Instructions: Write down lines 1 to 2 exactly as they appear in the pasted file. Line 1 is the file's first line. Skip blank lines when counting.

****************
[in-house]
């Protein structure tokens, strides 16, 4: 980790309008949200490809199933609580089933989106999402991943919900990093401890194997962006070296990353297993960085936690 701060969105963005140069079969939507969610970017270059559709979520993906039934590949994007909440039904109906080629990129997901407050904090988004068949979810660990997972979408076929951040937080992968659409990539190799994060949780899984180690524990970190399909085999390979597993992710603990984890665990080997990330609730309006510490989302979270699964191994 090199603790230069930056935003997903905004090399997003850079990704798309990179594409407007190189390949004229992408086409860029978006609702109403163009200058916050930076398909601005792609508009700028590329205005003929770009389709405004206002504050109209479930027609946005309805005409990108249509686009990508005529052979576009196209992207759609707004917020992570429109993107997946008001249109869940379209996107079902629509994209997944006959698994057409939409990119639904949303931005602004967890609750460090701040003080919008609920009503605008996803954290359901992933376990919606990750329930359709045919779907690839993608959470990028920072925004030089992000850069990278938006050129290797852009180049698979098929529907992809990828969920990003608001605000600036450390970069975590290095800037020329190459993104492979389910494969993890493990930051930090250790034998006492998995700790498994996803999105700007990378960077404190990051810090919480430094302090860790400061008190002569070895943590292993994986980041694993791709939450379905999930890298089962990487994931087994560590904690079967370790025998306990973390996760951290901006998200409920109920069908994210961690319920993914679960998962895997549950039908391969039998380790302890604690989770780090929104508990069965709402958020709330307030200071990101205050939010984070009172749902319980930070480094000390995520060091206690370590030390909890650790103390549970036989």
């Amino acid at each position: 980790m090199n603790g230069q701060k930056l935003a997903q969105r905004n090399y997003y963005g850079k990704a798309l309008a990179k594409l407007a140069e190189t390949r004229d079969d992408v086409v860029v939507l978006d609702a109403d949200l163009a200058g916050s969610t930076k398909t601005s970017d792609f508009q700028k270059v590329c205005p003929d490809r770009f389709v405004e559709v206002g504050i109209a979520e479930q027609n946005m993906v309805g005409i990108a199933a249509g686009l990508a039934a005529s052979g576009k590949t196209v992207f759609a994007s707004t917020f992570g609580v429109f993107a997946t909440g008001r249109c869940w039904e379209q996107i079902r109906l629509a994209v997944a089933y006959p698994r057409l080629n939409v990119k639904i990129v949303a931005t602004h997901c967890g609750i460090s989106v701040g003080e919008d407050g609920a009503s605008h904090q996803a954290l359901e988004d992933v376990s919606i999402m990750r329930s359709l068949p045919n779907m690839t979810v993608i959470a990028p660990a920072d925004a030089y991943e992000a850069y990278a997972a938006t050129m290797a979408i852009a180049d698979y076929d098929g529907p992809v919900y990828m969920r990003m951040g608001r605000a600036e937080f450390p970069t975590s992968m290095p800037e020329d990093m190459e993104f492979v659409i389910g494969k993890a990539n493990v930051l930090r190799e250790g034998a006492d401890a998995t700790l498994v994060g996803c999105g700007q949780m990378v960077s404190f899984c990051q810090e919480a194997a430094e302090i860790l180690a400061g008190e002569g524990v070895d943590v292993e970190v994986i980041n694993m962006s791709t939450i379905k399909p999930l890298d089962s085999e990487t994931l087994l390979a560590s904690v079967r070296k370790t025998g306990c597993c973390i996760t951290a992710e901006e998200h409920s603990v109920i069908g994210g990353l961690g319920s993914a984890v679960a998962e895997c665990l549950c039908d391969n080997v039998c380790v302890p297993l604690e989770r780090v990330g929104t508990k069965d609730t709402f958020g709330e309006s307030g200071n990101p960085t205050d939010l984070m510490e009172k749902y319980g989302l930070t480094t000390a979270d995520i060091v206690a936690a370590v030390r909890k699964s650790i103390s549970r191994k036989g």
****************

[in-house]
């Protein structure tokens, strides 16, 4: 980790309008949200490809199933609580089933989106999402991943919900990093401890194997962006070296990353297993960085936690 701060969105963005140069079969939507969610970017270059559709979520993906039934590949994007909440039904109906080629990129997901407050904090988004068949979810660990997972979408076929951040937080992968659409990539190799994060949780899984180690524990970190399909085999390979597993992710603990984890665990080997990330609730309006510490989302979270699964191994 090199603790230069930056935003997903905004090399997003850079990704798309990179594409407007190189390949004229992408086409860029978006609702109403163009200058916050930076398909601005792609508009700028590329205005003929770009389709405004206002504050109209479930027609946005309805005409990108249509686009990508005529052979576009196209992207759609707004917020992570429109993107997946008001249109869940379209996107079902629509994209997944006959698994057409939409990119639904949303931005602004967890609750460090701040003080919008609920009503605008996803954290359901992933376990919606990750329930359709045919779907690839993608959470990028920072925004030089992000850069990278938006050129290797852009180049698979098929529907992809990828969920990003608001605000600036450390970069975590290095800037020329190459993104492979389910494969993890493990930051930090250790034998006492998995700790498994996803999105700007990378960077404190990051810090919480430094302090860790400061008190002569070895943590292993994986980041694993791709939450379905999930890298089962990487994931087994560590904690079967370790025998306990973390996760951290901006998200409920109920069908994210961690319920993914679960998962895997549950039908391969039998380790302890604690989770780090929104508990069965709402958020709330307030200071990101205050939010984070009172749902319980930070480094000390995520060091206690370590030390909890650790103390549970036989």